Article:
It’s a new year, and like everyone we’re making New Years Resolutions.
While we could have an entire show covering my own, it’s much more entertaining to make them for others. Since this is the Sports Card Show Podcast, we’ll cover the Resolutions that the card companies should be making to keep us coming back for more product each week.
1 – More creative packaging.
1 Pack, 10 Pack, 18 Packs, 24 Packs, 36 Packs … seems like that’s the goto configuration for most product managers these days. The most interesting configuration in baseball was probably Gypsy Queen, and not surprisingly it sold well. Mini-Boxes were hot for a while, but now only Topps Finest really does them year after year. Box loader packs are used more … but rarely help sell a product like they could.
What I would be looking to do is sell more product at the hobby level. Instead of 1 box for $110, I’d go back to the mini-box model and try to sell more at $25-$30. No collector wants to buy 6 packs off the shelf and strike-out, where he could buy a mini-box for the same price and be guaranteed a hit.
That’s just the business side, packs of cards haven’t changed much since Upper Deck released the foil pack in 1989. Even then, we don’t see much creativity when it comes to the packs themselves. Why don’t more products have 3 packs where they all deliver different experiences? For example: you could have a Gold, Silver, and Bronze colored packs – with each one containing only those level parallels inside. Or how about certain color packs that are only inserted 1 per case? (Think Willy Wonka). What happen to hot packs & hot boxes? Don’t let pack searchers ruin creativity!
2 – Better Use Of ‘Player Worn’
I’d rather have a player worn jersey card of Andy Dalton over a manufactured patch he never even touched … but it doesn’t mean I need to collect 20 of them. I honestly think the player worn jersey is getting a little stale, but Hats, Shoes, Footballs, Helmets and other items aren’t … but have little use because they aren’t the cash cow ‘jersey’ cards can be.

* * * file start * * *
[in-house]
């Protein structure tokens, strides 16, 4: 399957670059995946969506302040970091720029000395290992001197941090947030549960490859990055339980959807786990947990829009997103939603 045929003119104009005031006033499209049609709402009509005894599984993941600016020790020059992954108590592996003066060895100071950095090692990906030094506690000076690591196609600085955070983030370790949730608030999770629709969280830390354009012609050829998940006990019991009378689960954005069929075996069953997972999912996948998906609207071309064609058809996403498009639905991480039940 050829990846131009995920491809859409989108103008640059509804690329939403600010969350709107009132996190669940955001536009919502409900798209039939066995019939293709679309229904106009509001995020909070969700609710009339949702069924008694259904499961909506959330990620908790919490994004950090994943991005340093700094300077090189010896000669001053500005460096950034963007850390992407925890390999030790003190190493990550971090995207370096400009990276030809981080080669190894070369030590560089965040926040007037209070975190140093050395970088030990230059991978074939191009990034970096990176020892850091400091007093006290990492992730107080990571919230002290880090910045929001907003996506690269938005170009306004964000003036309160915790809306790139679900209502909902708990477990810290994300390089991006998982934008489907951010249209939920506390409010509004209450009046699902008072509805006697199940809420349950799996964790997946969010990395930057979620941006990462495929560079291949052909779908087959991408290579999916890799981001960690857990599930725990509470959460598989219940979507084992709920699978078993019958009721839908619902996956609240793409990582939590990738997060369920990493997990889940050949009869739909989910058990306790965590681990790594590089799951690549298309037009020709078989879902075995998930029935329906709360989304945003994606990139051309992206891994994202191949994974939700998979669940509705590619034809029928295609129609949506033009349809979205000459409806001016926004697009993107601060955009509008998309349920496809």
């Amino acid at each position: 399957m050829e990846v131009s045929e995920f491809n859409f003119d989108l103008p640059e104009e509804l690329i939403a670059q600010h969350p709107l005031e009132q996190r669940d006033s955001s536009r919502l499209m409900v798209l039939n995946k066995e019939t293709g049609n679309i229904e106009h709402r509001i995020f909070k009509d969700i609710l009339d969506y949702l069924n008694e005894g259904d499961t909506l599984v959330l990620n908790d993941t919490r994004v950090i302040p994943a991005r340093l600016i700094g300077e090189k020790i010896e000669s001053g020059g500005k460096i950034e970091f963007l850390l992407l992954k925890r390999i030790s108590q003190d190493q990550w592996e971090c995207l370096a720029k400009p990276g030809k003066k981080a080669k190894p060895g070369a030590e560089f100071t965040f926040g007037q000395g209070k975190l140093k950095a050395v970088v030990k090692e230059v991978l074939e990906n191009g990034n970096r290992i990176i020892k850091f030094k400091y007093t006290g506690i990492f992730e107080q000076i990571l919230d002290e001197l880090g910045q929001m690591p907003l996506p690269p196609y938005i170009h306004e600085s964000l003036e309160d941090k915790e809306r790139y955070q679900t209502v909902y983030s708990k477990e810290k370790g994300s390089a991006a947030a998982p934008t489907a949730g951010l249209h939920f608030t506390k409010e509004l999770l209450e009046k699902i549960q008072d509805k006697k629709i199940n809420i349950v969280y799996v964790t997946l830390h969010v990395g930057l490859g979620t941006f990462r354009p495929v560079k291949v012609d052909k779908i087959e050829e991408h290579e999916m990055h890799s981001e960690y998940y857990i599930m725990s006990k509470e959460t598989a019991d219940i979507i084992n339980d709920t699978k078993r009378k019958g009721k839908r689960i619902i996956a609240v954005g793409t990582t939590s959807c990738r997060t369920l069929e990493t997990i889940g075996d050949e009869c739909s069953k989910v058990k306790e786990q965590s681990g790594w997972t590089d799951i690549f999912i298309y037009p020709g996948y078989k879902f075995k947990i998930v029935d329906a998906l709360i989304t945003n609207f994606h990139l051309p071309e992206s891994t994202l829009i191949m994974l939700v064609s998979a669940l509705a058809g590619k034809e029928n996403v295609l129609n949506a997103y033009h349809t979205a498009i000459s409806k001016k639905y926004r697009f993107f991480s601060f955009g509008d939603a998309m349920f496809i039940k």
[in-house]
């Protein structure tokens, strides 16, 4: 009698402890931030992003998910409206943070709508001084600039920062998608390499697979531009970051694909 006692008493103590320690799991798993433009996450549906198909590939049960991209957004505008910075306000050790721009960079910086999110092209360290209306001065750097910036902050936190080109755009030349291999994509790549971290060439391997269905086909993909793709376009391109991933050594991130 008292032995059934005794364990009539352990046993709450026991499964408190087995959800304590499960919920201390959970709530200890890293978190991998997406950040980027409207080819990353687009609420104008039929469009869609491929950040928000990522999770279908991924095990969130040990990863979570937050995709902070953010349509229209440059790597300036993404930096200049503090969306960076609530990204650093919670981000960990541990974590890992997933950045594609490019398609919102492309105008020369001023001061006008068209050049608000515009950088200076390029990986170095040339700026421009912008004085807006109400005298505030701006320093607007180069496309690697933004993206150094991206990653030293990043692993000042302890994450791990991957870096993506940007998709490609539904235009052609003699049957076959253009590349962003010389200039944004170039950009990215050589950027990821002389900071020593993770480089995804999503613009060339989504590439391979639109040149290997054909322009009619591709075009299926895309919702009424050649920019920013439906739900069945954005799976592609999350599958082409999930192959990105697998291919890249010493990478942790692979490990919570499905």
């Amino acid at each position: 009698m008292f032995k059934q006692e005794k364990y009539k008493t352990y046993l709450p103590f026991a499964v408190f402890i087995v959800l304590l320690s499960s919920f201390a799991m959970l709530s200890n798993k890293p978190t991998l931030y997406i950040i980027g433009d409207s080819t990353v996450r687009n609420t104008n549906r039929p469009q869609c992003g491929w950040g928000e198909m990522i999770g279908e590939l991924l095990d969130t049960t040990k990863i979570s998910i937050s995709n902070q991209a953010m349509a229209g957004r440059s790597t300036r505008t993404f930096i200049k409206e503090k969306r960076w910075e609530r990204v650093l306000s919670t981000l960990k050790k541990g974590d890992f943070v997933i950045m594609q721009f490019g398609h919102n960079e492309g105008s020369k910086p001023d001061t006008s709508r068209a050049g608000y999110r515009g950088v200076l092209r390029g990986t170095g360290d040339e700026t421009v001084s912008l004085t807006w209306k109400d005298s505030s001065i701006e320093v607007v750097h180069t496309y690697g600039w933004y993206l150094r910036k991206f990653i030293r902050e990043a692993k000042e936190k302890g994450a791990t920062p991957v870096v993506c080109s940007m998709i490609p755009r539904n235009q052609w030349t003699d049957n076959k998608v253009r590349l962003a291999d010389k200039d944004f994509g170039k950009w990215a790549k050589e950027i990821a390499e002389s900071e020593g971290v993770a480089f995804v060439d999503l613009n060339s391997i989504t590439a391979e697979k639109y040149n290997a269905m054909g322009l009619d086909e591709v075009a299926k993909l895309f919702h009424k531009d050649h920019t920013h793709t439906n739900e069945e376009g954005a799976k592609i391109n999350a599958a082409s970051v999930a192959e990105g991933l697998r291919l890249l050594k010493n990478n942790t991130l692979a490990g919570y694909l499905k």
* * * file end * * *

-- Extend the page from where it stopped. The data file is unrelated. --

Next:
The best use of the plain, 1 color, swatches is having the player sign them. You could mix it up by having him add an inscription, or using different ink colors. Overall, I would just try to limit the use of it unless it’s a patch. The money spent on making/designing the cards could be better spent just getting more autographs of these rookies.
3 – Add Hits Or Product Gimmicks Before Release
Happens all the time on Wall Street when analyst who have a ‘buy’ rating on a stock will under-estimate earnings so when the company beats them, the stock pops. We saw Topps add wrapper redemptions to products that seemed to help them sell. Honestly, the least you can do is just add an un-announced box loader with a separate parallel of the base set numbered to like #/100. That, or just copy the Million Card Giveaway in some fashion so people can continue to interact with your product after they open it.
There are plenty of low cost ways the companies can add value to the hobby boxes. Coin & Stamp Cards seem fairly well collected and other non-auto/jersey type hits can be added to get collectors excited. This kind of goes along with #1 – more creative ways to deliver the cards to the consumer, instead of just box/pack sales that have been used since the beginning of cards.
4 – Offer To Buy Back The Product
What do I mean by this? Goes right along with #3, I would figure out a way to reward your top hobby store owners more often. Think of the farming industry, some crops get a certain price even if the open market isn’t paying that … it’s call subsidies. I honestly would pick a few products where you basically offer to buy it back if it doesn’t sell. As a hobby store owner, standing behind your products like that would give me the confidence to buy.
5 – Allow Other Companies To Advertise In Your Product
DirecTV buys NFL rights to sell subscriptions, NetFlix used to slip in a 1 month Free-Trial in every DVD Player sold, cereal boxes have ads on them, download a free app and be hit with banner ads … these are all ways to use your packaging/distribution to make more money. It would help lower the cost of the product for the manufacture – therefore they could possibly pass this down to the consumer.
6 – Better/Clearer Redemption Card Policy
This is something we’ve been fighting for … for a long time. Companies need better policy’s when it comes to expired redemptions and redemption cards that cannot be re-deemed (because the player never signed). Personally, I think they should have a section on their website that clearly states what happens in all circumstances. Also, they should have a list of items, cards, packs, boxes YOU can choose from to replace the item that cannot be re-deemed. This would cut down on the number of customer service reps (sorry job advocates) … because the customer can clearly knows what happens when his/her card cannot be re-deemed. It’s just good business to stand behind your products and give the customer options if they are unhappy. Instead, too often, it’s a waiting game – and constant e-mails/phone calls with customer service reps who are often not given enough clarity on how situations are handled.
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